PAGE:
Why Breastfeeding Subsequent Babies Isn't Always A Breezeby Kate Tunstall
This post is one I've been meaning to write for a very long time. It's about a really important issue regarding a subject close to my heart. I want to discuss the fact that breastfeeding subsequent children isn't necessarily easy - as I found out the hard way with my second daughter.
When you've been there once and got the t-shirt (and the nursing bras, the pump, the cracked nipples, etcetera), it's understandable that you might assume breastfeeding another baby will be very straight forward: you've previously mastered the perfect latch and successfully nursed for an extended period - what could go wrong?!
Well, as somebody who overcame the difficulties associated with an early baby who was subsequently tube fed, went on to feed her for nearly two years, and also took such an active interest in the topic of breastfeeding that I've researched lots and written extensively on the subject - I had zero concerns.
Elfin arrived following the perfect delivery. So, of course, I expected nursing to be easy too.
Things seemed okay initially, but over the course of the next few days feeds seemed to get harder instead of easier. Elfin was fussy and there were telltale clicking sounds - a classic sign that latch was poor. Yet she was gaining weight and there was no obvious issue.
I persevered but it was making me sore and stressed. I was convinced something was wrong so I sought the opinion of a qualified breastfeeding peer supporter. Being very experienced myself, it left me feeling totally inadequate and I lost so much confidence at that time - I couldn't understand what was going on.
The peer supporter took a look and agreed something wasn't right, which made me feel validated and determined to get to the bottom of it.
Finally - a Diagnosis
I did tons of research and started to suspect what may be behind our problems. It was difficult, but I fought to get Elfin checked for a lip or tongue tie - there’s a cut off for assessment and she was on its cusp. When it came back clear I was left feeling completely demoralised and like I was banging my head against a brick wall.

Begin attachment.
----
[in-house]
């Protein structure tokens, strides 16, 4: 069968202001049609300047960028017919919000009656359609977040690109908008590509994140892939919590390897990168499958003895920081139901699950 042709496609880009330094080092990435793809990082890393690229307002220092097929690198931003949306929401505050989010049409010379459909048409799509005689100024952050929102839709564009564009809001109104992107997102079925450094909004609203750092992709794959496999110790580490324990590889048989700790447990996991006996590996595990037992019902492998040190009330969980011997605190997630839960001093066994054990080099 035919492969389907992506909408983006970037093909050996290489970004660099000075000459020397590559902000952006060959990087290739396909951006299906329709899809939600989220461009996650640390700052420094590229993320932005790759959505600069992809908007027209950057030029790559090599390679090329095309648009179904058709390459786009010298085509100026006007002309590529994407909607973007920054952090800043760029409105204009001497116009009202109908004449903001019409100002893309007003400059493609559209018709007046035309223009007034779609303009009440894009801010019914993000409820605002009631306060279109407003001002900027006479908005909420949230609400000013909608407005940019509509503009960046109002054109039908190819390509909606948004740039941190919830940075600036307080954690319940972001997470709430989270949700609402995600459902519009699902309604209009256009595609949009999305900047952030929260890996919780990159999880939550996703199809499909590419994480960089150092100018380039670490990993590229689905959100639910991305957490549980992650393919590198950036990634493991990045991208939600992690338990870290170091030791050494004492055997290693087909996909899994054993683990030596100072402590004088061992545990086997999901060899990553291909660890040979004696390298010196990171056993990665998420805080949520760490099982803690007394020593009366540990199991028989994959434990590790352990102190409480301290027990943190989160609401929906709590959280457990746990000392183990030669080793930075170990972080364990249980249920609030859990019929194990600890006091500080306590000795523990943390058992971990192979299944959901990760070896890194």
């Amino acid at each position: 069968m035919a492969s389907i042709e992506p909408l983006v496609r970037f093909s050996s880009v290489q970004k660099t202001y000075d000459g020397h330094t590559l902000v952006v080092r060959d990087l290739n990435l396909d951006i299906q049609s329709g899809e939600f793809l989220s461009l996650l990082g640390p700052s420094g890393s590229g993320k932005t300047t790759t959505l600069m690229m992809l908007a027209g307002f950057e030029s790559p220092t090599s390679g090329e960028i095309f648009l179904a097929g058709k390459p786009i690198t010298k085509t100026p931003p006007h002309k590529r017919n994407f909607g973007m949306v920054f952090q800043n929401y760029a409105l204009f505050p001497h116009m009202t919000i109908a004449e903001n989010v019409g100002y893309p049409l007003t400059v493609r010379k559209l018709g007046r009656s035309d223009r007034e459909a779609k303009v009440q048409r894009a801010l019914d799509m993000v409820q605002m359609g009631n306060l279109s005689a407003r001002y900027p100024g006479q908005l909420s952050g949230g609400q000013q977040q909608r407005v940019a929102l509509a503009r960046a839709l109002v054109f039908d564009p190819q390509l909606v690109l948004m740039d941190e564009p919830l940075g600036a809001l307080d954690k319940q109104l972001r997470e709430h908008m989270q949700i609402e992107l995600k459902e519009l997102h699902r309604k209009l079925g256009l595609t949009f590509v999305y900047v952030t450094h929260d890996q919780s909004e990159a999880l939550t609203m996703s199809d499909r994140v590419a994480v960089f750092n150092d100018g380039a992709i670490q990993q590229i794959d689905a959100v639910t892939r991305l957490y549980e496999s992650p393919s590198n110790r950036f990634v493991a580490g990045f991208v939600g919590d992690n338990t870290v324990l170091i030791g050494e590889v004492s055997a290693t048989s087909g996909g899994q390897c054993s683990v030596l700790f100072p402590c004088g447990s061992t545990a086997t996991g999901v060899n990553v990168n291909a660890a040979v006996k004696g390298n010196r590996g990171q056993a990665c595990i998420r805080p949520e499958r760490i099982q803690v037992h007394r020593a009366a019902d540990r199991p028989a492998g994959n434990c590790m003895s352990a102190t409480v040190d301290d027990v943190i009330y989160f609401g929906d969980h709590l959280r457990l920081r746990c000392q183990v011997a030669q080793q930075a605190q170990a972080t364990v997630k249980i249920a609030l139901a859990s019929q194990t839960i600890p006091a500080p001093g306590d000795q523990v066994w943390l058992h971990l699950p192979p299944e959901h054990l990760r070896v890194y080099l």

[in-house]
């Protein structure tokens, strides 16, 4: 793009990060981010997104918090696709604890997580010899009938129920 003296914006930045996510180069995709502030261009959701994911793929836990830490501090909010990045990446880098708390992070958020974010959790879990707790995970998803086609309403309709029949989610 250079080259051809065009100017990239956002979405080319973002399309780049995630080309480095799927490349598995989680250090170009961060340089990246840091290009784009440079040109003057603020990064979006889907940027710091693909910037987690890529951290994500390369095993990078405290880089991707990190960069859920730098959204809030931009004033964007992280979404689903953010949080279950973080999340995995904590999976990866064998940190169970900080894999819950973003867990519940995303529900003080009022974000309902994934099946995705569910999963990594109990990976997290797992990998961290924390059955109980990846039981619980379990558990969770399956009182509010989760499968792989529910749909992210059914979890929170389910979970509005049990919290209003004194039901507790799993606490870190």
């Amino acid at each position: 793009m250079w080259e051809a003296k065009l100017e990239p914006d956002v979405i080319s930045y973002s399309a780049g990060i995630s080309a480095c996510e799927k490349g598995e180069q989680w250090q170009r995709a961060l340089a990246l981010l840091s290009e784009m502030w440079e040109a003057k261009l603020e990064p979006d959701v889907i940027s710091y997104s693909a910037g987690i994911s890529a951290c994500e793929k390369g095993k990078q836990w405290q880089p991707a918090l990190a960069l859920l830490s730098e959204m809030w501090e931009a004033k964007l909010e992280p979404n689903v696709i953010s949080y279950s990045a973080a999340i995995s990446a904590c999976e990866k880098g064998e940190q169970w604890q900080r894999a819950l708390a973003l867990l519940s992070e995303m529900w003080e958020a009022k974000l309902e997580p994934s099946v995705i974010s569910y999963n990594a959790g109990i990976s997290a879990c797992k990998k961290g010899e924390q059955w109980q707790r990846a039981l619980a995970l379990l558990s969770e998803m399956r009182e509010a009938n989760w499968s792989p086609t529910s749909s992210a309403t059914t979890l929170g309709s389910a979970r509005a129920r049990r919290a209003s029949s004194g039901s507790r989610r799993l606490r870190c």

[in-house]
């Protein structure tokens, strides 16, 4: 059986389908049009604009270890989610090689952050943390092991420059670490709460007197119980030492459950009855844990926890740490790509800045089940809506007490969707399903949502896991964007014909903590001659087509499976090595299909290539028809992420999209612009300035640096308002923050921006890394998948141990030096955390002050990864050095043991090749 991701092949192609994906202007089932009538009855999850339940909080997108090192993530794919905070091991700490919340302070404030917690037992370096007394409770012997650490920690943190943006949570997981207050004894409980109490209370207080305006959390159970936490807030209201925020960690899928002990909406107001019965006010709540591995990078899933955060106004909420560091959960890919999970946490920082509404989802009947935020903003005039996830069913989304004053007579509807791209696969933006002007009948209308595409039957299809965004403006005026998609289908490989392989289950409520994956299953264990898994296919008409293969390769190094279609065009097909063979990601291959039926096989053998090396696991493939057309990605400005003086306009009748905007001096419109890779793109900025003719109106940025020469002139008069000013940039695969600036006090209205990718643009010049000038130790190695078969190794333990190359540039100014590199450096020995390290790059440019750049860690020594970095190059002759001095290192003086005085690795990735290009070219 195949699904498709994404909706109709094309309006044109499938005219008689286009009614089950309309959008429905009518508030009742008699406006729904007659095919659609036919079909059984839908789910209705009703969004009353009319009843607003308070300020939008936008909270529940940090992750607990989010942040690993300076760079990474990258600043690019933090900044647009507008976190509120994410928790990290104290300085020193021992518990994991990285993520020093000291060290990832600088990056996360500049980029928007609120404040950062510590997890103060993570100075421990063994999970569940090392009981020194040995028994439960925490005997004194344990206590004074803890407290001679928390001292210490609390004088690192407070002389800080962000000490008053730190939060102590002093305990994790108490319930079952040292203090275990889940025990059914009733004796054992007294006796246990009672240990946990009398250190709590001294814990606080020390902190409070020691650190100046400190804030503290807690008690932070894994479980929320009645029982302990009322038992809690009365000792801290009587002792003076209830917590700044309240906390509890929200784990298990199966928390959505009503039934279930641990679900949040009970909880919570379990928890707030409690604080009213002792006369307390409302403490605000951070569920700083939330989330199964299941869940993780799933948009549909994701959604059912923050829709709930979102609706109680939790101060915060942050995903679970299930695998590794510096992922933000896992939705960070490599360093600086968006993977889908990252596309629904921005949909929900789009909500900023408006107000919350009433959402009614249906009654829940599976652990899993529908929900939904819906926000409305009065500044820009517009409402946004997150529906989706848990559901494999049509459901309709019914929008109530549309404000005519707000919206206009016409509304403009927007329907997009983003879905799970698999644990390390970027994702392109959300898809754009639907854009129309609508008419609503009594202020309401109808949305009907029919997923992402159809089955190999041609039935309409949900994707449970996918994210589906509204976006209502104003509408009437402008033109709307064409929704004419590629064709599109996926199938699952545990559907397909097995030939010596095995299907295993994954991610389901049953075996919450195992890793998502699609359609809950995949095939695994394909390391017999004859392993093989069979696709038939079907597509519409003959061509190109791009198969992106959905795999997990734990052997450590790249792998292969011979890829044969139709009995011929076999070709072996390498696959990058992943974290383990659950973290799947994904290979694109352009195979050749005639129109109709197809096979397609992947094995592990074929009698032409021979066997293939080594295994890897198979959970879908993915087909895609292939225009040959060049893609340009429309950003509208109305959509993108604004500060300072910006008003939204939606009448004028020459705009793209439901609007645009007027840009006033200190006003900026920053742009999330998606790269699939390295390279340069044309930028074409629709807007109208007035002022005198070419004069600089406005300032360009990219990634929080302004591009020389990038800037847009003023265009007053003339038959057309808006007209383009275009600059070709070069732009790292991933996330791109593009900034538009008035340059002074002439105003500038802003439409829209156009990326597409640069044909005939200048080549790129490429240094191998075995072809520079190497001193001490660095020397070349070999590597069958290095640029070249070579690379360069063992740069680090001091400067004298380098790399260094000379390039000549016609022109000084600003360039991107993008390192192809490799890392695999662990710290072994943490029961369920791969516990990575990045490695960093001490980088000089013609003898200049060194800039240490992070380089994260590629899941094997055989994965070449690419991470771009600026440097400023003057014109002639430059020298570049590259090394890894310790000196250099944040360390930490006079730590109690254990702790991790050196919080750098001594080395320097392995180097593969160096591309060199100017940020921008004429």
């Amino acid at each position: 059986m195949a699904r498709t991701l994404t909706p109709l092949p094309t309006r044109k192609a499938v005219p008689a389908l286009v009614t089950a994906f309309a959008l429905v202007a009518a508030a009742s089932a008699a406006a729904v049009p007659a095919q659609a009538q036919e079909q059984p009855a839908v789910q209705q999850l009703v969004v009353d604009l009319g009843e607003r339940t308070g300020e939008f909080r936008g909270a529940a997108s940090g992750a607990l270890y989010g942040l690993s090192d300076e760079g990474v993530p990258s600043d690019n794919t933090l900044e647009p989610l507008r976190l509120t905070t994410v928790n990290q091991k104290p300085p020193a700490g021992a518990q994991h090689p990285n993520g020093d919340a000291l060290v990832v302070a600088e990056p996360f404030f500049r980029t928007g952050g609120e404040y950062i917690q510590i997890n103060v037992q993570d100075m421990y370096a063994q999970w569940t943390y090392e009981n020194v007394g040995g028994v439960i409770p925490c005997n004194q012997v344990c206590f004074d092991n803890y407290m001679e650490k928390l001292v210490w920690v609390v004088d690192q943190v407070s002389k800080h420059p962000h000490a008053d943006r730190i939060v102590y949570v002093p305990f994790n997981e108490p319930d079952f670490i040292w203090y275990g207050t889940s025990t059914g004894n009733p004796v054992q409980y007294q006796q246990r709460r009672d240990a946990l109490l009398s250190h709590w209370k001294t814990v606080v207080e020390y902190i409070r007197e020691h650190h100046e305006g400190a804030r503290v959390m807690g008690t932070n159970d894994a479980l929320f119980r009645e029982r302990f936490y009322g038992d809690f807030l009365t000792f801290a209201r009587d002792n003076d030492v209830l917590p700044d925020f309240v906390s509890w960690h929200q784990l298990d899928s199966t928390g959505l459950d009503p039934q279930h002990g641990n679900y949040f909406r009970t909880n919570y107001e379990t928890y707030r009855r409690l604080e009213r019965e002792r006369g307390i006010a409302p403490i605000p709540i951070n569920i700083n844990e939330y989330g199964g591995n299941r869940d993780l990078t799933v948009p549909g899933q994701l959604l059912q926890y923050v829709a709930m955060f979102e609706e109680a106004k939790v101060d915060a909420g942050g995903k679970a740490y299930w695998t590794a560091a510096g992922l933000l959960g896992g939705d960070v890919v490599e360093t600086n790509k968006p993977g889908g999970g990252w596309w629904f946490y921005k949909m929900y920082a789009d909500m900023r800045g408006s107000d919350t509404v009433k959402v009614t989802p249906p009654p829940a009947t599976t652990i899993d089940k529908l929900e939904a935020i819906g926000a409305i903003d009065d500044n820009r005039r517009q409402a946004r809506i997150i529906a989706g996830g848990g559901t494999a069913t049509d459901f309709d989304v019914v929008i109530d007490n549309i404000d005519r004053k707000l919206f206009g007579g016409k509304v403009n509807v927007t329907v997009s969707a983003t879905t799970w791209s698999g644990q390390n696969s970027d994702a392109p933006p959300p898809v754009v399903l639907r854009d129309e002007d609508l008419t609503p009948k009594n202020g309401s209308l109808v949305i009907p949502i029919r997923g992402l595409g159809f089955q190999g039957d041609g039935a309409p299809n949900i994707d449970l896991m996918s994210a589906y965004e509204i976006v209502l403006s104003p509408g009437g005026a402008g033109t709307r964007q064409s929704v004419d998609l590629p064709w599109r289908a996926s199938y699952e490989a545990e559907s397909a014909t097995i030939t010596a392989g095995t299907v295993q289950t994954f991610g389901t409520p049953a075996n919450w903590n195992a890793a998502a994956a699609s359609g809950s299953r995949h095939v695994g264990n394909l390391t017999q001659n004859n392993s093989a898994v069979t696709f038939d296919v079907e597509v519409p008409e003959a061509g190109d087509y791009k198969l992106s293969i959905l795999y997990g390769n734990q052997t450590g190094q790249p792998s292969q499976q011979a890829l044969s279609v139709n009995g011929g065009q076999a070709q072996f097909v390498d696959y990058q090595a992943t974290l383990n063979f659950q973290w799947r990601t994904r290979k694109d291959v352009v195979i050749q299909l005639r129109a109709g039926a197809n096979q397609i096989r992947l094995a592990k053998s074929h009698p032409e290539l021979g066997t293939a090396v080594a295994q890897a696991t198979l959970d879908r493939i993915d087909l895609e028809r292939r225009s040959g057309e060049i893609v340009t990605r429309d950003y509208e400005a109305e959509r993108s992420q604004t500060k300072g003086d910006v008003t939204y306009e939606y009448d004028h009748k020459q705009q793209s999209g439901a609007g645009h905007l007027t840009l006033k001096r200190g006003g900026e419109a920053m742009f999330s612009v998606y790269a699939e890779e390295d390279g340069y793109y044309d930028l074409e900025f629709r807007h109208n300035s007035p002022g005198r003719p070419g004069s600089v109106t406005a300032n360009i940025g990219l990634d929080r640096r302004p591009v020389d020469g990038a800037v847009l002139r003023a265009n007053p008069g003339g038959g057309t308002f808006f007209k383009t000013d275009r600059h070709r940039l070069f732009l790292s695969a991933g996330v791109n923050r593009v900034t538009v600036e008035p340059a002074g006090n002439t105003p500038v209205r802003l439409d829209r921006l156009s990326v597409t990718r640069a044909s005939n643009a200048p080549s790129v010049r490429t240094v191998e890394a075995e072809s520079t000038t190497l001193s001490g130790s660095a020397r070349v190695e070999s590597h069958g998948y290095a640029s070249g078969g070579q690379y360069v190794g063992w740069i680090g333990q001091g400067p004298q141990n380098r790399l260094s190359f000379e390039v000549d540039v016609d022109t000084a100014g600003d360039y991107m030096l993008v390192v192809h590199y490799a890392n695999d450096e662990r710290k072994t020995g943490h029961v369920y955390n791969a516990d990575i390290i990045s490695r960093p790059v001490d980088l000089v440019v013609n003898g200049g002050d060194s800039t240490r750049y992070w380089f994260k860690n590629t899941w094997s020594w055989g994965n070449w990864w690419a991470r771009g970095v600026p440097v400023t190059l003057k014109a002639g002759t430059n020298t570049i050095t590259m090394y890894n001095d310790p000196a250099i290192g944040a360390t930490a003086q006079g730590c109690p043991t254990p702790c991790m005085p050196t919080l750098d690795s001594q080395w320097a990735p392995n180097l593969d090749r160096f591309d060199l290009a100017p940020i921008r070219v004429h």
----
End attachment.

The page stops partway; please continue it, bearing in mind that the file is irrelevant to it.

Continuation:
Then, when Elfin was five weeks old I finally got a diagnosis: she had cow's milk protein allergy.
I’d been referred to a paediatric consultant at A&E for something entirely unrelated (which turned out to be nothing to be concerned about). While Elfin was being checked over he took one look at her poor face and told me she had CMPA.
Up until that moment I’d resisted labelling her with an allergy, putting her dreadful skin down to baby acne. I’ve since discovered that CMPA is actually quite common, being present in 2 - 3% of infants. What’s more unusual is that Elfin reacted through my milk - this occurs in only 0.5% of babies.
Overcoming Breastfeeding Struggles
I went dairy-free immediately, not touching it (or soya) again for around ten months, when Elfin was nearing a year old and we completed the milk ladder. From the point of diagnosis, we continued to have a difficult journey for a while, but I was able to ascribe it to her being in pain, and I continued to nurse her through my own discomfort. Over time Elfin’s fussiness at the breast eased off and we found our stride.
I wouldn’t say it became ‘easy’ - Elfin suffered from horrendous colic for several months and at nearly two years old as I write, her sleep pattern is still brutal - but it evolved into something manageable.
Breastfeeding through allergies is no mean feat - at a time when I was craving particular foods, I found my diet severely restricted. But when your baby’s health is at stake you do what you have to do, and frankly, I was just incredibly relieved to have an answer.
Should You Persevere Through Breastfeeding Difficulties?
This is such a personal decision. For me, there was no question at all; the consultant told me it would be better for my baby to continue nursing her without adapting my diet than to switch her to formula, which served only to validate my absolute dedication.
But it’s tough, and I understand why many women at that point choose a different path.
There’s not enough support for mothers nursing through allergies - there’s not enough breastfeeding support period. Too many doctors are not up to date with current research, and formula is pushed as the only viable option.
But it’s not just about CMPA, it could be a tie, reflux, another allergy, or something else. If there’s an issue affecting your comfort and ability to nurse your baby then help should be a priority, should you wish to overcome it.
I wanted to write this post is to raise awareness of the potential for issues to occur in your breastfeeding journey, even when you’ve been successful previously. I was bewildered at my problems and hate to think of other mothers facing similar difficulties.
My experience with Elfin has proved to me that ongoing breastfeeding support is critical for every birth, not just the first. We deserve it, and so do our children.